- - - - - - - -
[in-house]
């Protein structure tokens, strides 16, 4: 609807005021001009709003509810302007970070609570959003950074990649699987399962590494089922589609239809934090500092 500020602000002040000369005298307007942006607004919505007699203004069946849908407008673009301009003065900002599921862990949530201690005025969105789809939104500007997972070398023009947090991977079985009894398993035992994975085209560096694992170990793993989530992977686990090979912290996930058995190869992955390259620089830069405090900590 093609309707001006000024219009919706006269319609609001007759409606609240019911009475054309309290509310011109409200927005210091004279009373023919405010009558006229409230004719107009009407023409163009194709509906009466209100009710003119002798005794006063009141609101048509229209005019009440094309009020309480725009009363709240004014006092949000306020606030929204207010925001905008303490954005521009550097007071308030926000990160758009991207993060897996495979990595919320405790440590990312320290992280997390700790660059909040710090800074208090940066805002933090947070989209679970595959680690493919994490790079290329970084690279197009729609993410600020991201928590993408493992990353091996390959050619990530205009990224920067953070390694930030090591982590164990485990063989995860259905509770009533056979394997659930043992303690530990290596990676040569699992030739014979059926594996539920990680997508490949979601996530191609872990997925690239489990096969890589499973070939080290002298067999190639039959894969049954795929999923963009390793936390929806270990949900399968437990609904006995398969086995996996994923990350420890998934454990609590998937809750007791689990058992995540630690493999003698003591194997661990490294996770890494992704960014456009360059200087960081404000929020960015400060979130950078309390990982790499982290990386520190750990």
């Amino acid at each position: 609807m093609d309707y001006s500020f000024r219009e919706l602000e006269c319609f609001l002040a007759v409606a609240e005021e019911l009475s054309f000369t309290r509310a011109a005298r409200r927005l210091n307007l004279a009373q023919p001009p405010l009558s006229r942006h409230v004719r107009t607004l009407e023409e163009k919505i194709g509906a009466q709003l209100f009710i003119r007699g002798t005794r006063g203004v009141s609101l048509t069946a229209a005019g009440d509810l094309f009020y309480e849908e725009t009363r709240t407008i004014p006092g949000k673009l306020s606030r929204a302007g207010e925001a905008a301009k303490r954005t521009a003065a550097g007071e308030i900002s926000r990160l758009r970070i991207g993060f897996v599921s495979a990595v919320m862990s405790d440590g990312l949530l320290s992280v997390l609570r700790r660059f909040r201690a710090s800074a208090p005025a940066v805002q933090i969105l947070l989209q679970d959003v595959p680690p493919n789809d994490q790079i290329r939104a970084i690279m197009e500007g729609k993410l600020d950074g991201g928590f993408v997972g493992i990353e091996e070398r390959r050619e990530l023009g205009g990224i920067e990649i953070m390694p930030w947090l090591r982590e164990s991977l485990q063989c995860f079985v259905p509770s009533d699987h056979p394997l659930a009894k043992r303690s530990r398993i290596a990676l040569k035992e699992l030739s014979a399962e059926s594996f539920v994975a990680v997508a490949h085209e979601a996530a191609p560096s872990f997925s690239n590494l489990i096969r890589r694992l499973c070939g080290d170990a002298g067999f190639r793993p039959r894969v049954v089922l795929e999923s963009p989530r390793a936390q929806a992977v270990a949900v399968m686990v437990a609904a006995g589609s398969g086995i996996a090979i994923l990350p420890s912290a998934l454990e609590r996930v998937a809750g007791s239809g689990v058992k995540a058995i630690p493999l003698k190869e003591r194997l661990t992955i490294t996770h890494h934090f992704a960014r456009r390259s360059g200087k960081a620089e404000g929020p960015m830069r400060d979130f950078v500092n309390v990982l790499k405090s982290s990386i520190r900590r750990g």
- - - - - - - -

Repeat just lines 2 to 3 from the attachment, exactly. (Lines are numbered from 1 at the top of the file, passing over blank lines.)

């Protein structure tokens, strides 16, 4: 609807005021001009709003509810302007970070609570959003950074990649699987399962590494089922589609239809934090500092 500020602000002040000369005298307007942006607004919505007699203004069946849908407008673009301009003065900002599921862990949530201690005025969105789809939104500007997972070398023009947090991977079985009894398993035992994975085209560096694992170990793993989530992977686990090979912290996930058995190869992955390259620089830069405090900590 093609309707001006000024219009919706006269319609609001007759409606609240019911009475054309309290509310011109409200927005210091004279009373023919405010009558006229409230004719107009009407023409163009194709509906009466209100009710003119002798005794006063009141609101048509229209005019009440094309009020309480725009009363709240004014006092949000306020606030929204207010925001905008303490954005521009550097007071308030926000990160758009991207993060897996495979990595919320405790440590990312320290992280997390700790660059909040710090800074208090940066805002933090947070989209679970595959680690493919994490790079290329970084690279197009729609993410600020991201928590993408493992990353091996390959050619990530205009990224920067953070390694930030090591982590164990485990063989995860259905509770009533056979394997659930043992303690530990290596990676040569699992030739014979059926594996539920990680997508490949979601996530191609872990997925690239489990096969890589499973070939080290002298067999190639039959894969049954795929999923963009390793936390929806270990949900399968437990609904006995398969086995996996994923990350420890998934454990609590998937809750007791689990058992995540630690493999003698003591194997661990490294996770890494992704960014456009360059200087960081404000929020960015400060979130950078309390990982790499982290990386520190750990």
């Amino acid at each position: 609807m093609d309707y001006s500020f000024r219009e919706l602000e006269c319609f609001l002040a007759v409606a609240e005021e019911l009475s054309f000369t309290r509310a011109a005298r409200r927005l210091n307007l004279a009373q023919p001009p405010l009558s006229r942006h409230v004719r107009t607004l009407e023409e163009k919505i194709g509906a009466q709003l209100f009710i003119r007699g002798t005794r006063g203004v009141s609101l048509t069946a229209a005019g009440d509810l094309f009020y309480e849908e725009t009363r709240t407008i004014p006092g949000k673009l306020s606030r929204a302007g207010e925001a905008a301009k303490r954005t521009a003065a550097g007071e308030i900002s926000r990160l758009r970070i991207g993060f897996v599921s495979a990595v919320m862990s405790d440590g990312l949530l320290s992280v997390l609570r700790r660059f909040r201690a710090s800074a208090p005025a940066v805002q933090i969105l947070l989209q679970d959003v595959p680690p493919n789809d994490q790079i290329r939104a970084i690279m197009e500007g729609k993410l600020d950074g991201g928590f993408v997972g493992i990353e091996e070398r390959r050619e990530l023009g205009g990224i920067e990649i953070m390694p930030w947090l090591r982590e164990s991977l485990q063989c995860f079985v259905p509770s009533d699987h056979p394997l659930a009894k043992r303690s530990r398993i290596a990676l040569k035992e699992l030739s014979a399962e059926s594996f539920v994975a990680v997508a490949h085209e979601a996530a191609p560096s872990f997925s690239n590494l489990i096969r890589r694992l499973c070939g080290d170990a002298g067999f190639r793993p039959r894969v049954v089922l795929e999923s963009p989530r390793a936390q929806a992977v270990a949900v399968m686990v437990a609904a006995g589609s398969g086995i996996a090979i994923l990350p420890s912290a998934l454990e609590r996930v998937a809750g007791s239809g689990v058992k995540a058995i630690p493999l003698k190869e003591r194997l661990t992955i490294t996770h890494h934090f992704a960014r456009r390259s360059g200087k960081a620089e404000g929020p960015m830069r400060d979130f950078v500092n309390v990982l790499k405090s982290s990386i520190r900590r750990g």